The No Child Left Behind law (NCLB) was passed under the Bush Administration with the idea that standards-based education reform would improve student outcomes in education. Amongst the stipulations under the measure was that school systems must offer students in high-poverty schools with the option to transfer to higher performing schools. Prince George’s County was presented with an unprecedented number of transfer requests for the 2010-2011 school year. The Washington Post reports:
The issue arose in Prince George’s County this year, when the parents of nearly 3,000 middle-schoolers learned just days before school started that they could switch their children to the only two non-specialized middle schools in the county that met the law’s performance goals. About 200 families accepted the offer, taking their new schools by surprise.
The flurry of transfers – more than 700 in Prince George’s this year across all 12 grades – has packed classrooms while underscoring a tough aspect of the Bush administration’s landmark education initiative. It demands steadily rising achievement – all students are supposed to pass benchmark tests by 2014 – and, as a result, more schools fail every year.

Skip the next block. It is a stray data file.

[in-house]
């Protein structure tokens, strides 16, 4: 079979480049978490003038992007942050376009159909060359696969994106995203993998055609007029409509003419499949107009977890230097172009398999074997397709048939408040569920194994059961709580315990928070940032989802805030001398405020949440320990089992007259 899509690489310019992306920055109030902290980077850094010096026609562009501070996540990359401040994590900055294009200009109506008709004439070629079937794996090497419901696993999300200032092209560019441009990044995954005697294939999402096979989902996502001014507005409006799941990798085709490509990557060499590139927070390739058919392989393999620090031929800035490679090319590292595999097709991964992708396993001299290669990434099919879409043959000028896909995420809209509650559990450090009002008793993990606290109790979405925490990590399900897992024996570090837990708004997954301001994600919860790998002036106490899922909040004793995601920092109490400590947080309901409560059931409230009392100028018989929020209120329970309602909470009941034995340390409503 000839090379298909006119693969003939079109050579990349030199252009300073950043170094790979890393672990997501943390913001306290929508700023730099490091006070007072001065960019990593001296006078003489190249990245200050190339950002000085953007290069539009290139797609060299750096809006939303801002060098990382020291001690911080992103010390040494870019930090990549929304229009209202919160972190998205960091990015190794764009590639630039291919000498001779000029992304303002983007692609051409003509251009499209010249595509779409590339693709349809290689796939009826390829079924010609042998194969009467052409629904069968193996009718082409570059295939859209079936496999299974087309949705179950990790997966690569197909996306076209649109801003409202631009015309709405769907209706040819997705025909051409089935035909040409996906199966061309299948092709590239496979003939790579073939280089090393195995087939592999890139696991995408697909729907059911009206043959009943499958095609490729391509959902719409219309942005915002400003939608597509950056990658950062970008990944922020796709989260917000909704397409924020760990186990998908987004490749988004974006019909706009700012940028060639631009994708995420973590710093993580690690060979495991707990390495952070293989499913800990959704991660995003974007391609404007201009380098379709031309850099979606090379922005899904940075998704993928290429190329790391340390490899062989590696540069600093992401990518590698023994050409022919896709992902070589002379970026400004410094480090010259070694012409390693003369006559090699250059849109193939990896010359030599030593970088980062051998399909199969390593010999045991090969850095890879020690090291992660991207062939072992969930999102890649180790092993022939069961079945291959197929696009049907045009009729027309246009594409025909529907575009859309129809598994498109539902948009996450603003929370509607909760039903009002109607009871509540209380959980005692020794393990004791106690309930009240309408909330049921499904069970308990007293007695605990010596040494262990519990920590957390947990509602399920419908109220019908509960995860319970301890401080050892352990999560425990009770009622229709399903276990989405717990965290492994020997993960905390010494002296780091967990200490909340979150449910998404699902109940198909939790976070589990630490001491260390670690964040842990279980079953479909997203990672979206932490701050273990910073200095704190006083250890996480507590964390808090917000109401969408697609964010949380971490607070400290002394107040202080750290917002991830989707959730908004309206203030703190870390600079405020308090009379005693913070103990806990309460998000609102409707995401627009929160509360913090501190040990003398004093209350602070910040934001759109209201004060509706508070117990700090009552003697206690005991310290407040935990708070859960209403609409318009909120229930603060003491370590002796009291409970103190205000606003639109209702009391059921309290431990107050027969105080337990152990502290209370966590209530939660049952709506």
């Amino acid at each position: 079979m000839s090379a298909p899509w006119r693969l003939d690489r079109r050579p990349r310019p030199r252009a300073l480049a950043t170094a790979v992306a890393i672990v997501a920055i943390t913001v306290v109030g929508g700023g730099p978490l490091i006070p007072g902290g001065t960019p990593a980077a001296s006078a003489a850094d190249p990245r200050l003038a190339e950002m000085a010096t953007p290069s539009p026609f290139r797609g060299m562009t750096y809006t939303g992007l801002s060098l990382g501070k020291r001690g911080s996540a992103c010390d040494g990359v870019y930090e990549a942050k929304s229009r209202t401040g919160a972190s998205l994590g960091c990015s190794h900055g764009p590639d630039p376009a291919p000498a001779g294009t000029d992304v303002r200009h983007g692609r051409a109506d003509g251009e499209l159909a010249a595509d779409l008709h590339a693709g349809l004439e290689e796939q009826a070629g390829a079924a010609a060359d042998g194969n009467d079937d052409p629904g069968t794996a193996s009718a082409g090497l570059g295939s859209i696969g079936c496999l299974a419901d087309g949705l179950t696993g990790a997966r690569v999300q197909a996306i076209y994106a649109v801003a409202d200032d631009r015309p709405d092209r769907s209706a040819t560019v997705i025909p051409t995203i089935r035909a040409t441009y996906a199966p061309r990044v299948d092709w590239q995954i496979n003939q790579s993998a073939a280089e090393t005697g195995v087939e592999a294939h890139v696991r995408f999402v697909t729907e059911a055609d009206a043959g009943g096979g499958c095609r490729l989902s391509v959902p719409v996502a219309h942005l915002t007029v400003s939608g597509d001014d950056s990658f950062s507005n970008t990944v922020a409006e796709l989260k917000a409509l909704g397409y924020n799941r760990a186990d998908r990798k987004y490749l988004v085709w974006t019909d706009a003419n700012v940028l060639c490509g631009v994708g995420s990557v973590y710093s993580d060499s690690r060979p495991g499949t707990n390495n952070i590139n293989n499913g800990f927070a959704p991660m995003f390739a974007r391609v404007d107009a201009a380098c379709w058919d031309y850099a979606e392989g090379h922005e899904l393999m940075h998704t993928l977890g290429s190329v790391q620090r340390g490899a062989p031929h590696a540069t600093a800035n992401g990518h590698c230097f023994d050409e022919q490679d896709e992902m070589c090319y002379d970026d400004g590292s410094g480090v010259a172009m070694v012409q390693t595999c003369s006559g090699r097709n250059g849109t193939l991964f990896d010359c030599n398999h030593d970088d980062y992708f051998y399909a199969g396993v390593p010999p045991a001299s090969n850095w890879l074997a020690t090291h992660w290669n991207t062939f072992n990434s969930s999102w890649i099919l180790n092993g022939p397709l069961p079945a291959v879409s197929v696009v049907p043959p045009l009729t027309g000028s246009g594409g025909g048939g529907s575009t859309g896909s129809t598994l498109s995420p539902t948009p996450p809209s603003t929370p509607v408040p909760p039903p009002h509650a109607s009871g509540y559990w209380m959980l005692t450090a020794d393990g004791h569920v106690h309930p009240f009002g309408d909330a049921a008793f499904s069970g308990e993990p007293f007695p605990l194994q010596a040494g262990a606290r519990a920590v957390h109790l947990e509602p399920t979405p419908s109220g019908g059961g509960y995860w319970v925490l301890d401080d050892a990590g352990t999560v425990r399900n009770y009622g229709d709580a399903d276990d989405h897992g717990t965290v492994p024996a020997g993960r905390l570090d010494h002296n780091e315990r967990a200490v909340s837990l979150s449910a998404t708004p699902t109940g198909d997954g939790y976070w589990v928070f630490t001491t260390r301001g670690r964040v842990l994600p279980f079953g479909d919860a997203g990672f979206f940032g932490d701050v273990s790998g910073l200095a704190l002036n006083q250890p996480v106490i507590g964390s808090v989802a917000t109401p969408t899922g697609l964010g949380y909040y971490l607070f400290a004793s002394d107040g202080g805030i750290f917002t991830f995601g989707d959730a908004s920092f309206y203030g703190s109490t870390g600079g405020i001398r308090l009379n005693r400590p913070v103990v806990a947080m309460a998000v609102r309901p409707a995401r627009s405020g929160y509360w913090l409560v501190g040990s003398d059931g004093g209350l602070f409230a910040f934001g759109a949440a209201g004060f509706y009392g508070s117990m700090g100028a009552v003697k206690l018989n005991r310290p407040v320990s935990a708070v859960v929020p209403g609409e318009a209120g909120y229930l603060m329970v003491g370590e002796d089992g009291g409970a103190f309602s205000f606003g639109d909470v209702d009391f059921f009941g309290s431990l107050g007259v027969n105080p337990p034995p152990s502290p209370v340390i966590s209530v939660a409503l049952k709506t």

So students hop to more successful schools, leading to dwindling populations and funding for the weakest schools and crowding for the better ones.
School leaders are concerned that the moves could jeopardize any fragile progress at the failing schools. And parents of children at the successful schools worry that the wave of new students will overwhelm teachers and drag down the only programs that are meeting the new standards.
The school system is using $1.3 million of its federal Title I funds on busing students to their new schools.”Our whole philosophy has been options and opportunities for parents,” said Prince George’s Superintendent William R. Hite Jr. “It’s a conundrum for us, how to do this inside of a structure where there are fewer and fewer options” as No Child Left Behind becomes stricter.
Hite said the influx of transfers “adds a strain to those schools that are actually doing well,” calling them “overwhelmed.”
For more information on how transferring is affecting Prince George’s County and other school systems nationally, click here.